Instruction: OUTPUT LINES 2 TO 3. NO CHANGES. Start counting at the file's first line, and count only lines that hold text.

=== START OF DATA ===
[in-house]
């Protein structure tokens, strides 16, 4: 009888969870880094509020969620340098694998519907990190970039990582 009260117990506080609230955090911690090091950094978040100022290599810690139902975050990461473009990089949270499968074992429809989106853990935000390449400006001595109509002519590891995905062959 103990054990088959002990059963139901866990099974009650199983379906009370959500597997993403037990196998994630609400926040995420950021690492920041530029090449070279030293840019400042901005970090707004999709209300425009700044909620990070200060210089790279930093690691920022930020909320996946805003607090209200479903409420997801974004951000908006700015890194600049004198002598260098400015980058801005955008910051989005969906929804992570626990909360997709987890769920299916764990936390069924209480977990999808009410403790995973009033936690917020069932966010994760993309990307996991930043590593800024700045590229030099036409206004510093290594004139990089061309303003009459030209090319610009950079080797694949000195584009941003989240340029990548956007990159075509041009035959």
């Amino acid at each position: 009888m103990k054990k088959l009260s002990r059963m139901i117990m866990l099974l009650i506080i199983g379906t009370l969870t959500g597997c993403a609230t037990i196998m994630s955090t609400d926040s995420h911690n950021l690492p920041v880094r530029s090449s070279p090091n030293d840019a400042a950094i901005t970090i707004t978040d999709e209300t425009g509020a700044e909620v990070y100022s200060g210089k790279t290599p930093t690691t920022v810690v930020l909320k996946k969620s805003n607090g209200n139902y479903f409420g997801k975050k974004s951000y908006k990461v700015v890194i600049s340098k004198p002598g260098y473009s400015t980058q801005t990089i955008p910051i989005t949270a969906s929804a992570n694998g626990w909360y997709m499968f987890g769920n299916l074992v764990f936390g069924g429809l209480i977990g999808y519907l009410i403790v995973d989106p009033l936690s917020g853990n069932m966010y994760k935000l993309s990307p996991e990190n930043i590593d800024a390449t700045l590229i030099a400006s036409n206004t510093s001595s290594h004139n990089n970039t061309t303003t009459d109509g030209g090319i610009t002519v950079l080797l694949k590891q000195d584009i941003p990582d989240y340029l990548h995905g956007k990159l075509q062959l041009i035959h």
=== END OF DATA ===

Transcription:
């Protein structure tokens, strides 16, 4: 009888969870880094509020969620340098694998519907990190970039990582 009260117990506080609230955090911690090091950094978040100022290599810690139902975050990461473009990089949270499968074992429809989106853990935000390449400006001595109509002519590891995905062959 103990054990088959002990059963139901866990099974009650199983379906009370959500597997993403037990196998994630609400926040995420950021690492920041530029090449070279030293840019400042901005970090707004999709209300425009700044909620990070200060210089790279930093690691920022930020909320996946805003607090209200479903409420997801974004951000908006700015890194600049004198002598260098400015980058801005955008910051989005969906929804992570626990909360997709987890769920299916764990936390069924209480977990999808009410403790995973009033936690917020069932966010994760993309990307996991930043590593800024700045590229030099036409206004510093290594004139990089061309303003009459030209090319610009950079080797694949000195584009941003989240340029990548956007990159075509041009035959």
């Amino acid at each position: 009888m103990k054990k088959l009260s002990r059963m139901i117990m866990l099974l009650i506080i199983g379906t009370l969870t959500g597997c993403a609230t037990i196998m994630s955090t609400d926040s995420h911690n950021l690492p920041v880094r530029s090449s070279p090091n030293d840019a400042a950094i901005t970090i707004t978040d999709e209300t425009g509020a700044e909620v990070y100022s200060g210089k790279t290599p930093t690691t920022v810690v930020l909320k996946k969620s805003n607090g209200n139902y479903f409420g997801k975050k974004s951000y908006k990461v700015v890194i600049s340098k004198p002598g260098y473009s400015t980058q801005t990089i955008p910051i989005t949270a969906s929804a992570n694998g626990w909360y997709m499968f987890g769920n299916l074992v764990f936390g069924g429809l209480i977990g999808y519907l009410i403790v995973d989106p009033l936690s917020g853990n069932m966010y994760k935000l993309s990307p996991e990190n930043i590593d800024a390449t700045l590229i030099a400006s036409n206004t510093s001595s290594h004139n990089n970039t061309t303003t009459d109509g030209g090319i610009t002519v950079l080797l694949k590891q000195d584009i941003p990582d989240y340029l990548h995905g956007k990159l075509q062959l041009i035959h």